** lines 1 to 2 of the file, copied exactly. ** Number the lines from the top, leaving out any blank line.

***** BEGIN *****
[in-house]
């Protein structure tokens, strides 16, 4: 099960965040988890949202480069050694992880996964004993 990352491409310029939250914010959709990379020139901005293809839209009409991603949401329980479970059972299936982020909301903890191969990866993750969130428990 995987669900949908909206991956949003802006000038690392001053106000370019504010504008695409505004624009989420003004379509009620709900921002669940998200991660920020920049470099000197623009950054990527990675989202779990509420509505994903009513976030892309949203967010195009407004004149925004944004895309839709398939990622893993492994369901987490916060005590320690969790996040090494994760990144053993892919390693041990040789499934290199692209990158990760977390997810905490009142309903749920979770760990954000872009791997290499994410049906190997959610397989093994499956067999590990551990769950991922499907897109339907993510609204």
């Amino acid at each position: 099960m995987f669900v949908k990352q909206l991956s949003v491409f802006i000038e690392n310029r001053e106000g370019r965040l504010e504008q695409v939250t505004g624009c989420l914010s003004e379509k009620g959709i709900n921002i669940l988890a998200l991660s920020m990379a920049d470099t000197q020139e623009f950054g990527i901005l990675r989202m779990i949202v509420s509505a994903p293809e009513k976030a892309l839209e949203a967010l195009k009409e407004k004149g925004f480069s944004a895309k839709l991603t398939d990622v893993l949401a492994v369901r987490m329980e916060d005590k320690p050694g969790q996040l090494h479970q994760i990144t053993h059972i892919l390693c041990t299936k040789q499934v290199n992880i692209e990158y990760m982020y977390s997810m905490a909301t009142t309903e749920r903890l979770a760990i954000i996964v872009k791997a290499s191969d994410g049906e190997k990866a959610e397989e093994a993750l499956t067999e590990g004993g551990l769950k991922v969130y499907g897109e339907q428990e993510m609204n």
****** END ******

[in-house]
């Protein structure tokens, strides 16, 4: 099960965040988890949202480069050694992880996964004993 990352491409310029939250914010959709990379020139901005293809839209009409991603949401329980479970059972299936982020909301903890191969990866993750969130428990 995987669900949908909206991956949003802006000038690392001053106000370019504010504008695409505004624009989420003004379509009620709900921002669940998200991660920020920049470099000197623009950054990527990675989202779990509420509505994903009513976030892309949203967010195009407004004149925004944004895309839709398939990622893993492994369901987490916060005590320690969790996040090494994760990144053993892919390693041990040789499934290199692209990158990760977390997810905490009142309903749920979770760990954000872009791997290499994410049906190997959610397989093994499956067999590990551990769950991922499907897109339907993510609204």